Plasma vs. OLED: What Are The Differences?

What are OLED TVs and plasma TVs, and how are they different? Plasma and OLED are two types of visual displays. Usually, these terms are displayed when comparing plasma TVs and OLED TVs. OLED, which stands for organic light-emitting diode, is a more common type of display that improves on old LCD technology. The least used plasma displays use plasma.

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Plasma TVs have almost disappeared when OLEDs and other technologies like Super-AMOLED took control of the scene. In 2014, due to production costs and the growth in demand for other display technologies, Panasonic, LG, and Samsung stopped producing plasma TVs.

Similarities between plasma and OLED

Compared to the differences between OLED and LCD and plasma and LCD, plasma and OLED are much more similar. In other words, OLED and plasma are more identical to each other than with the LCD.

The practical result is that most people could see both and not notice a big difference over the price.

Both technologies portray blacks better than previous technology, both are available in high resolution and large screens, and both can be used for years without color degradation or burns.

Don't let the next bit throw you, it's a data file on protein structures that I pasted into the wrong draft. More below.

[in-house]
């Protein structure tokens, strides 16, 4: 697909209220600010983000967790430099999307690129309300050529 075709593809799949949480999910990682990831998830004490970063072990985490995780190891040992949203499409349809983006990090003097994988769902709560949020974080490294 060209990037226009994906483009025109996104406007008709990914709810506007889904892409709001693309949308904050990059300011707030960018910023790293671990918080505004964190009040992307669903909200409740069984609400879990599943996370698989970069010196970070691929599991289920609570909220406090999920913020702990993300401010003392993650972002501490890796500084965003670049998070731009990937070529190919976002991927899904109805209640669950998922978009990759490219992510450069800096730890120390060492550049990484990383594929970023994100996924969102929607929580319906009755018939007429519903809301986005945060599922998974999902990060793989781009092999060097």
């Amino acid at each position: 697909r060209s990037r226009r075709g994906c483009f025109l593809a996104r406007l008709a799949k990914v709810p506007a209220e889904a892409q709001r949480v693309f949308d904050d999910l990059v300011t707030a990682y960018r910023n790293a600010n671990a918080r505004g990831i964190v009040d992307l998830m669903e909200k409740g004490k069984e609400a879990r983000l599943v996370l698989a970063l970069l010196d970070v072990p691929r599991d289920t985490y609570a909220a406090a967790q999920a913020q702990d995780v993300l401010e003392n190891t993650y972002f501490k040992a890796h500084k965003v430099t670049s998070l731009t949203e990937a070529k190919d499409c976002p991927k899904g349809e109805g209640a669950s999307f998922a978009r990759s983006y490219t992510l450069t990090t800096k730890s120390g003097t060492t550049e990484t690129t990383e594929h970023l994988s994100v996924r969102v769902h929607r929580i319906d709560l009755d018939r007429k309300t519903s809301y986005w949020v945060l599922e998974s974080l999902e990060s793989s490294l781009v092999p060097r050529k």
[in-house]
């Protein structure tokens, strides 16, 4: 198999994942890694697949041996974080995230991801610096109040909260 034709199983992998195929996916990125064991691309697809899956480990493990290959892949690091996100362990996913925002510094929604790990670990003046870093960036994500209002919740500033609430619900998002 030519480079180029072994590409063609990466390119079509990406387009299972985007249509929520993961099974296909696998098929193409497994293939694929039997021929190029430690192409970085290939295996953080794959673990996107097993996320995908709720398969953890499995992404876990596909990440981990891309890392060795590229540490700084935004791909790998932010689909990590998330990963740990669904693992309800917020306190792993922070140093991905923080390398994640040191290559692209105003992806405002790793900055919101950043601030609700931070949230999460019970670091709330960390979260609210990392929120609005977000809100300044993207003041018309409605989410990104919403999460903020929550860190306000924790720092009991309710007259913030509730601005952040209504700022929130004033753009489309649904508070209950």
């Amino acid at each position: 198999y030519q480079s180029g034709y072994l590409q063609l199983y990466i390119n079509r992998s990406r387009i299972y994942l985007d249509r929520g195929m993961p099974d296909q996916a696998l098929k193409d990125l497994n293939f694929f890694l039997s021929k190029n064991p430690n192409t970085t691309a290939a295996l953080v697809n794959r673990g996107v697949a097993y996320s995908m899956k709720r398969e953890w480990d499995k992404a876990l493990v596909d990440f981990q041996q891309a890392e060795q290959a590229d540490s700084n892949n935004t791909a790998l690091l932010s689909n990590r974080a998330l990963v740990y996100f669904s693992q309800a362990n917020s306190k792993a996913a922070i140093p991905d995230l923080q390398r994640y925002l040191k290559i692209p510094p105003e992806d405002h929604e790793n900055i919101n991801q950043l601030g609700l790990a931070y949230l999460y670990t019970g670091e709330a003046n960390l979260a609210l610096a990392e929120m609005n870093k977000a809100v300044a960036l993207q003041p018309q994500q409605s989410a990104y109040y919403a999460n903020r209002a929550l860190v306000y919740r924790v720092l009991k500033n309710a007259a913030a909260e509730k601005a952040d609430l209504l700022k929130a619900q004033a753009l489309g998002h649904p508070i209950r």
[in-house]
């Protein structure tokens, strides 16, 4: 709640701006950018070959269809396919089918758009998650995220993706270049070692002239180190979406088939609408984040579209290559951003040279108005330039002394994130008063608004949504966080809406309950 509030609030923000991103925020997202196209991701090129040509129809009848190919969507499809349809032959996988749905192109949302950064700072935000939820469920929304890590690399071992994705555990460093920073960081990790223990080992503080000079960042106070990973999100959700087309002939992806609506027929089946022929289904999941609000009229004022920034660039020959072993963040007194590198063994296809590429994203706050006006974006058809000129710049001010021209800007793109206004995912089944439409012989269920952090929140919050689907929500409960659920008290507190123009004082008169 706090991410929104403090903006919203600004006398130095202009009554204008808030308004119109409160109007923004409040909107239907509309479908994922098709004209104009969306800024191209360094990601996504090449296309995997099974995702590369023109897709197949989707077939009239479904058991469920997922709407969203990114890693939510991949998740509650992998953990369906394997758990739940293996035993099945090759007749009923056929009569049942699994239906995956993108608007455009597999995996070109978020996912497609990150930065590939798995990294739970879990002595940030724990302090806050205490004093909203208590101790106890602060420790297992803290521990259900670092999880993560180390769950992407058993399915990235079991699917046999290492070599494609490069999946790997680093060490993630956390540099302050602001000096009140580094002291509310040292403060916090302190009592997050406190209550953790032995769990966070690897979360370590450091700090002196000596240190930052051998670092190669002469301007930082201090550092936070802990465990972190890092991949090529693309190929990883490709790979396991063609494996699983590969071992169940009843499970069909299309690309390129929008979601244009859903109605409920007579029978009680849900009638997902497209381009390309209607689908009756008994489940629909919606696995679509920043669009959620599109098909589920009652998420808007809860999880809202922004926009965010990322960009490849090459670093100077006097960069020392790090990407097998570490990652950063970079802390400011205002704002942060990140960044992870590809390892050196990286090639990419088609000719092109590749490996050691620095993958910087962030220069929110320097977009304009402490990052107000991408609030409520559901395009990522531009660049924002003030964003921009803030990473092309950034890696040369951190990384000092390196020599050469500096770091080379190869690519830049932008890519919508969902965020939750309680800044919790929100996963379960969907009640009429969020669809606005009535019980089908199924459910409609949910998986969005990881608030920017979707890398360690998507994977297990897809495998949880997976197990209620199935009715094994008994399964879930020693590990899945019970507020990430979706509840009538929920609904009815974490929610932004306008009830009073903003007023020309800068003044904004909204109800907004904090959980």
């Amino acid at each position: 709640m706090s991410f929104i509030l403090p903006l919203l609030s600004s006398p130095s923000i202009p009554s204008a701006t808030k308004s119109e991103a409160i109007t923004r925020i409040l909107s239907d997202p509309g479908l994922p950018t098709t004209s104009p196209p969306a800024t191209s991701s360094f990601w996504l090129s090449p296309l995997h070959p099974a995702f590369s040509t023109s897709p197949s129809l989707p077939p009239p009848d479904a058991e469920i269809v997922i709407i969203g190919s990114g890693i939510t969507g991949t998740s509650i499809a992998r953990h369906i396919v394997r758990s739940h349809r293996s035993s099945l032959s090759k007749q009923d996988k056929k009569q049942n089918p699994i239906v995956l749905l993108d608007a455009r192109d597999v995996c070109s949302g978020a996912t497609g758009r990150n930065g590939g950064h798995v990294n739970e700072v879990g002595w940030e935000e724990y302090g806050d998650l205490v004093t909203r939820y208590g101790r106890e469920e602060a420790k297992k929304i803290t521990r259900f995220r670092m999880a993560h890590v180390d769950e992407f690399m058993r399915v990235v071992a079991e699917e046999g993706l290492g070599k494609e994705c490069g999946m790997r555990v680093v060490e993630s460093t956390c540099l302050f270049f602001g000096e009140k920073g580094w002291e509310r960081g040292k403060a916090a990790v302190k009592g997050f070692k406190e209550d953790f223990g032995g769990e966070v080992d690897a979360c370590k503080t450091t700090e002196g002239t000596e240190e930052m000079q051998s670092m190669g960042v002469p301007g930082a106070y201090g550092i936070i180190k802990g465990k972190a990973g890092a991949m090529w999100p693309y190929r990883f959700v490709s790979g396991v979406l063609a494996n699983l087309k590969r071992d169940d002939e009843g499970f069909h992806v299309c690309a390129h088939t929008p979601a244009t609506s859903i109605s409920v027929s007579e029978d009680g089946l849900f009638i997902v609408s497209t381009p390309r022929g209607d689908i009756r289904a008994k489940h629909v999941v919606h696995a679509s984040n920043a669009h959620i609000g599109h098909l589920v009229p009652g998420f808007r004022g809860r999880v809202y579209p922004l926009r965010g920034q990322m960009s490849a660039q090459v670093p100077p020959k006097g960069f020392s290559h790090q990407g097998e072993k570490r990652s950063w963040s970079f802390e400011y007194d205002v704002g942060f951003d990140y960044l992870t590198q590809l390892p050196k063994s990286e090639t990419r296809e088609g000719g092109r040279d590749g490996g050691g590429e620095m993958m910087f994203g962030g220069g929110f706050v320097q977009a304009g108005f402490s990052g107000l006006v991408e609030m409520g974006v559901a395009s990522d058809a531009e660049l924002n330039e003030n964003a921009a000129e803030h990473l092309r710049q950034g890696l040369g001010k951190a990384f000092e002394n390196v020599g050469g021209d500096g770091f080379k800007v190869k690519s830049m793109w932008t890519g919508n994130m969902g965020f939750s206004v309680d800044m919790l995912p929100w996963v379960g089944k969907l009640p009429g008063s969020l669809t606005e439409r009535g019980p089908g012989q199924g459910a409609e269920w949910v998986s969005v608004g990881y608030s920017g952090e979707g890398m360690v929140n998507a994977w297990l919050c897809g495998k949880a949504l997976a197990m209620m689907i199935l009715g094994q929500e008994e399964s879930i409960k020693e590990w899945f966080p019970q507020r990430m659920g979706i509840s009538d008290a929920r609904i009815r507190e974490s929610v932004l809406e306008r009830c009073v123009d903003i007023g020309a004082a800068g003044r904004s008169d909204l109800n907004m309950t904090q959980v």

The refresh rate on plasmas and OLEDs is relatively high compared to older screen technologies, so flickering the screen is usually not a problem with either of them.


OLED vs. Plasma: where the differences matter

Where OLED uses organic material to illuminate the screen, the plasma uses ionized gases. The color of an OLED screen fades over time so that it won’t last as long as a plasma screen.

However, since the plasma relies on the gas inside the screen to illuminate the images, it is not possible to use a plasma screen at very high altitudes or the pressure difference between the environment and internal gases damages the set.

Plasma TVs are more sensitive to ionized gases due to interference. OLED does not suffer from this problem, so you can listen to AM radio around an OLED TV without worrying about radio frequency interference.

OLED technology turns off the black pixels, so blacks on an OLED screen are 100 percent black. Plasma screens don’t have that level of precision, so blacks aren’t as black on a plasma screen as on an OLED display.

Plasma screens are more massive than OLEDs because they are covered with glass, which makes them even more susceptible to breakage. OLEDs use thinner protection that makes them a little more flexible.

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